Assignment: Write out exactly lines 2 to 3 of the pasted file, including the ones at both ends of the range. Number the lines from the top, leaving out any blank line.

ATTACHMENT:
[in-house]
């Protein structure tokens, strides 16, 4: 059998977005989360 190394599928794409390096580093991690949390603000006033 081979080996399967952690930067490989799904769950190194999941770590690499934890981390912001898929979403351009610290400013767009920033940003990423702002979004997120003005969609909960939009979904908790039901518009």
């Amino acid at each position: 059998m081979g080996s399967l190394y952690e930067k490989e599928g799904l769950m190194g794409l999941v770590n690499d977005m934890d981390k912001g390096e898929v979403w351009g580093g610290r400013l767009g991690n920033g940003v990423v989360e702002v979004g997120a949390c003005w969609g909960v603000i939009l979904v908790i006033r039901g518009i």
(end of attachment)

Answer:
């Protein structure tokens, strides 16, 4: 059998977005989360 190394599928794409390096580093991690949390603000006033 081979080996399967952690930067490989799904769950190194999941770590690499934890981390912001898929979403351009610290400013767009920033940003990423702002979004997120003005969609909960939009979904908790039901518009």
């Amino acid at each position: 059998m081979g080996s399967l190394y952690e930067k490989e599928g799904l769950m190194g794409l999941v770590n690499d977005m934890d981390k912001g390096e898929v979403w351009g580093g610290r400013l767009g991690n920033g940003v990423v989360e702002v979004g997120a949390c003005w969609g909960v603000i939009l979904v908790i006033r039901g518009i």